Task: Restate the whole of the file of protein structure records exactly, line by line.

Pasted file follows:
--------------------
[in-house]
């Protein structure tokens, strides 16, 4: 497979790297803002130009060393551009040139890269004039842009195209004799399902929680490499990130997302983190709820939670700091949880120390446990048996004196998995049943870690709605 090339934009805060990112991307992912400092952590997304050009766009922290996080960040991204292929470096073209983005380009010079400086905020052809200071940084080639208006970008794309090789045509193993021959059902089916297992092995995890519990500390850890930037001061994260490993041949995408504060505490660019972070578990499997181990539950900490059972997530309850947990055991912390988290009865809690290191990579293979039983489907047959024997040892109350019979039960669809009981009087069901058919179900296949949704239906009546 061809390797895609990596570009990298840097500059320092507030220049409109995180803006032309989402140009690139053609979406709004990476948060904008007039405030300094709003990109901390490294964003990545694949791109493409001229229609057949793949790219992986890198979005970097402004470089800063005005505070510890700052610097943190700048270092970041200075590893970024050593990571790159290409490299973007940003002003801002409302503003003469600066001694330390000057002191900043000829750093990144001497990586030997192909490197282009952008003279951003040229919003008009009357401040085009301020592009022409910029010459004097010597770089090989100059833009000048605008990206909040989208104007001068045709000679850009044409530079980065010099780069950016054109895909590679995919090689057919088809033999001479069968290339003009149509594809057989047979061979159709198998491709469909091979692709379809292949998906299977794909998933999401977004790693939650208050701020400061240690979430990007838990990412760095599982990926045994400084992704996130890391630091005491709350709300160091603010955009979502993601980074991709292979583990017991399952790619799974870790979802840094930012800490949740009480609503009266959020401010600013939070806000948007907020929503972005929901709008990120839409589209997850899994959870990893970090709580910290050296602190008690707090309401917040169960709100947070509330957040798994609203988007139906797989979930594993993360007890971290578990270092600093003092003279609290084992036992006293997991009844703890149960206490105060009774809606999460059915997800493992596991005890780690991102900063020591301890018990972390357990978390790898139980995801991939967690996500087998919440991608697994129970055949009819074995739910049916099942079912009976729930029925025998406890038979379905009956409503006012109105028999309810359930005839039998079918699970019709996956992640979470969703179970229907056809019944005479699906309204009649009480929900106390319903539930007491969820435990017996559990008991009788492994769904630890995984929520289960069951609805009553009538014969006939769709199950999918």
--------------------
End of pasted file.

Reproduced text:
[in-house]
């Protein structure tokens, strides 16, 4: 497979790297803002130009060393551009040139890269004039842009195209004799399902929680490499990130997302983190709820939670700091949880120390446990048996004196998995049943870690709605 090339934009805060990112991307992912400092952590997304050009766009922290996080960040991204292929470096073209983005380009010079400086905020052809200071940084080639208006970008794309090789045509193993021959059902089916297992092995995890519990500390850890930037001061994260490993041949995408504060505490660019972070578990499997181990539950900490059972997530309850947990055991912390988290009865809690290191990579293979039983489907047959024997040892109350019979039960669809009981009087069901058919179900296949949704239906009546 061809390797895609990596570009990298840097500059320092507030220049409109995180803006032309989402140009690139053609979406709004990476948060904008007039405030300094709003990109901390490294964003990545694949791109493409001229229609057949793949790219992986890198979005970097402004470089800063005005505070510890700052610097943190700048270092970041200075590893970024050593990571790159290409490299973007940003002003801002409302503003003469600066001694330390000057002191900043000829750093990144001497990586030997192909490197282009952008003279951003040229919003008009009357401040085009301020592009022409910029010459004097010597770089090989100059833009000048605008990206909040989208104007001068045709000679850009044409530079980065010099780069950016054109895909590679995919090689057919088809033999001479069968290339003009149509594809057989047979061979159709198998491709469909091979692709379809292949998906299977794909998933999401977004790693939650208050701020400061240690979430990007838990990412760095599982990926045994400084992704996130890391630091005491709350709300160091603010955009979502993601980074991709292979583990017991399952790619799974870790979802840094930012800490949740009480609503009266959020401010600013939070806000948007907020929503972005929901709008990120839409589209997850899994959870990893970090709580910290050296602190008690707090309401917040169960709100947070509330957040798994609203988007139906797989979930594993993360007890971290578990270092600093003092003279609290084992036992006293997991009844703890149960206490105060009774809606999460059915997800493992596991005890780690991102900063020591301890018990972390357990978390790898139980995801991939967690996500087998919440991608697994129970055949009819074995739910049916099942079912009976729930029925025998406890038979379905009956409503006012109105028999309810359930005839039998079918699970019709996956992640979470969703179970229907056809019944005479699906309204009649009480929900106390319903539930007491969820435990017996559990008991009788492994769904630890995984929520289960069951609805009553009538014969006939769709199950999918």